On November 15, 2019, the U.S. Supreme Court (“Supreme Court”) granted certiorari in Google LLC v. Oracle America, Inc. The questions before the Supreme Court are whether: (1) copyright protection extends to a software interface, and (2) Google”™s use of a software interface in the context of creating a new computer program constitutes fair use.
In 2008, Google LLC (“Google”) released Android, “an open-source platform designed to enable mobile devices such as smartphones and tablets. The Android platform was built using the Java programming language developed by Sun Microsystems, which was later acquired by Oracle American, Inc. (“Oracle”). Prior to Oracle”™s acquisition of Sun Microsystems, Google replicated the syntax and structure of the Java application programming interface (“API) within the Android platform to ensure third-party developers could utilize the prewritten methods and declarations known within Java”™s API libraries. Google replicated “37 Java API libraries that were determined by Google to be ”˜key to mobile devices,”™” which attributed to only 3% of the Android environment. Google independently wrote the remainder of the code to “accommodate the unique challenges” of the mobile device environment. Upon its acquisition of Sun Microsystems, Oracle sued Google in the U.S. District Court for the Northern District of California (“District Court”), alleging copyright infringement for the replicated code.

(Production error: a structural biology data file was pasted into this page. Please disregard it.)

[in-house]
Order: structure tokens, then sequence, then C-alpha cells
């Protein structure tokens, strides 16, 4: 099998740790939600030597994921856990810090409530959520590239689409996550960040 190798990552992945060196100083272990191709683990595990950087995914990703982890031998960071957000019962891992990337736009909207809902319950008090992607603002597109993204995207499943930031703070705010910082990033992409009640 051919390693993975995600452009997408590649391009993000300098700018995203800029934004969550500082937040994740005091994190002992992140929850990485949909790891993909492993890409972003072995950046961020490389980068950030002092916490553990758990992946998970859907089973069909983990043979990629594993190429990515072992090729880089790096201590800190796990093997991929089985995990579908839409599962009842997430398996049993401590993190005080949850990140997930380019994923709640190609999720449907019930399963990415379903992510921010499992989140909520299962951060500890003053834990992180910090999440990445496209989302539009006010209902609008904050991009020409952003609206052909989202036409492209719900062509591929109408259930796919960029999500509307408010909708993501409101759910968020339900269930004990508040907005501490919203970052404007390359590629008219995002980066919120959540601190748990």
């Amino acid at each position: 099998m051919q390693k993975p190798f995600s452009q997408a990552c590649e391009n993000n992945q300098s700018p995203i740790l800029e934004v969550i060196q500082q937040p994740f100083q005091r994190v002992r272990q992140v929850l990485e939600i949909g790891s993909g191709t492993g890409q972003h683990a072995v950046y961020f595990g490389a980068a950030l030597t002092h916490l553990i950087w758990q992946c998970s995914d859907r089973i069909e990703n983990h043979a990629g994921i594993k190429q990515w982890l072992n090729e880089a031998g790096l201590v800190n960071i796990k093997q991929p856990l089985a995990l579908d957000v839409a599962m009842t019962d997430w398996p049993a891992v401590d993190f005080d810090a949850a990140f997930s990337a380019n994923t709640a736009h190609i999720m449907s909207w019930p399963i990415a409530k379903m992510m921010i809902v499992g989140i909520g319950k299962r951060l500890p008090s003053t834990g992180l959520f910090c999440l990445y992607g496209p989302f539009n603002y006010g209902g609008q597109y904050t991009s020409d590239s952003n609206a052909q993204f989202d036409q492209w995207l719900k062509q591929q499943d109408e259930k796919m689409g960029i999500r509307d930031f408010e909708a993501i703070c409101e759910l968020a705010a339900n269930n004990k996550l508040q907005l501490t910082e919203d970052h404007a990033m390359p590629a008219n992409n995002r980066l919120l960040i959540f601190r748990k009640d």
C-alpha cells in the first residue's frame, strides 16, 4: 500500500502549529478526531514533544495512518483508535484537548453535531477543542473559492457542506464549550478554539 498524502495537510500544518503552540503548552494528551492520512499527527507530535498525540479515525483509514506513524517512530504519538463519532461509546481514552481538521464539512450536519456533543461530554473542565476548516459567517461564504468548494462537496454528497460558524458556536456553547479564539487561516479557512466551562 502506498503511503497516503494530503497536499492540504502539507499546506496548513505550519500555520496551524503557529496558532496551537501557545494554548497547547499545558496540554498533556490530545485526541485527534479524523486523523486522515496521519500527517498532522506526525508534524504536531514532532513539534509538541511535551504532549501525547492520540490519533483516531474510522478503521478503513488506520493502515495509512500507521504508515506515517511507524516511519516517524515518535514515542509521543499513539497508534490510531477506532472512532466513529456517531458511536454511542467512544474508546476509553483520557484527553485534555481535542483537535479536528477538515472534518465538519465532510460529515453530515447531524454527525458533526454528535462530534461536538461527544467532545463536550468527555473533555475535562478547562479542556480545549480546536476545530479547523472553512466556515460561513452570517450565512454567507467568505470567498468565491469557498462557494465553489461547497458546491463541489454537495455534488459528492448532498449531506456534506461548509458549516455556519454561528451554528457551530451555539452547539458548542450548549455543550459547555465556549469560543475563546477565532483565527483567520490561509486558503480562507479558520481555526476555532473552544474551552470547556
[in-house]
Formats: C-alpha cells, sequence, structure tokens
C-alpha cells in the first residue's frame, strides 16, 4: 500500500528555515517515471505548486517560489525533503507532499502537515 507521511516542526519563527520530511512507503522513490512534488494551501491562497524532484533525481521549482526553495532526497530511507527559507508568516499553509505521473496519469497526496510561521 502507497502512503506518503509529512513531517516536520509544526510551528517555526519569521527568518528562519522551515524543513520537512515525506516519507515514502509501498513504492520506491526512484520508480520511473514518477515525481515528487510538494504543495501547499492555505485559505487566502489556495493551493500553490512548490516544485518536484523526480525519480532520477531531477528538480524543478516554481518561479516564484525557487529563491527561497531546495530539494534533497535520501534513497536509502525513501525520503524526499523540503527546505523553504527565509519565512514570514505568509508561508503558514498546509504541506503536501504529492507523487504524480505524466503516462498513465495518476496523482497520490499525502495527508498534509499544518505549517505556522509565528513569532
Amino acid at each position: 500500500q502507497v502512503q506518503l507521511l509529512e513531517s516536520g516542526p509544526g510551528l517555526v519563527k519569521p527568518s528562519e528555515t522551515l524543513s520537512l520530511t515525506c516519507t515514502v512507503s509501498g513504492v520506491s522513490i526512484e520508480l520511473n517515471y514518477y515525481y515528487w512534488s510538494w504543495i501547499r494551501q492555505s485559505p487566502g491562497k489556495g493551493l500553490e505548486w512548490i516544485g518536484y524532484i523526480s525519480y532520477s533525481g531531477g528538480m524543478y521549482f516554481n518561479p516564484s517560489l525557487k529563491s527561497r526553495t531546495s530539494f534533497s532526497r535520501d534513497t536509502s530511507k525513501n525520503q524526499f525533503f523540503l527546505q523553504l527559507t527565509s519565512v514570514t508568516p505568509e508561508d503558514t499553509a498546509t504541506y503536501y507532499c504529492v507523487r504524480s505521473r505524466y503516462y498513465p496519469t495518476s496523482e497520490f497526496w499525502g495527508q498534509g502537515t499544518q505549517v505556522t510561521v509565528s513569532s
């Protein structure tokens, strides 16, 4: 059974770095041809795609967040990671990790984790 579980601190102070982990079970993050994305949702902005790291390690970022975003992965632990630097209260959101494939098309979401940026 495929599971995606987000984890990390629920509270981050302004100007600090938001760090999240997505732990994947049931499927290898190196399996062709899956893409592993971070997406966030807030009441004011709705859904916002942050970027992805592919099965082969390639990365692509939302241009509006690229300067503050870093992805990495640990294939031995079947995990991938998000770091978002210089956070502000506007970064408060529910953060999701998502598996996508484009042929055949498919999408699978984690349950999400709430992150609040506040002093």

At the end of trial, the District Court held the Java API was not copyrightable and rejected Google”™s fair use defense, which permits the unlicensed use of copyright-protected works in certain circumstances. On appeal, the U.S. Court of Appeals for the Federal Circuit (“Federal Circuit”) reversed and remanded the District Court”™s decision. Specifically, the Federal Circuit found the Java API was subject to copyright protection and remanded the case because there was a lack of sufficient factual findings to resolve the fair use issue raised by Google in the District Court. On remand, the jury concluded Google”™s use of the Java API constituted fair use. Oracle timely appealed. Once again on appeal in the Federal Circuit, the court overturned the jury”™s verdict, finding Google did not engage in fair use as a matter of law. Google subsequently petitioned for certiorari, which the Supreme Court granted.
As stated above, the questions before the Supreme Court are whether: (1) copyright protection extends to a software interface, and (2) Google”™s use of a software interface in the context of creating a new computer program constitutes fair use. In its petition for certiorari, Google asserts that if Federal Circuit”™s approach is allowed to stand, “developers will be forced to abandon their traditional building-block approach to software interface development,” and in turn, “would have a devastating impact on the development of computer software.” Nevertheless, Oracle asserts that finding in favor of Google would penalize developers who create a popular software interfaces because they will lose protection to the fair use doctrine.
While it remains unclear as to how the Supreme Court will rule, many agree that the laws and industry standards regarding the protection of software interfaces will change regardless of the Supreme Court”™s decision. We look forward to keeping you apprised of any further developments regarding this case.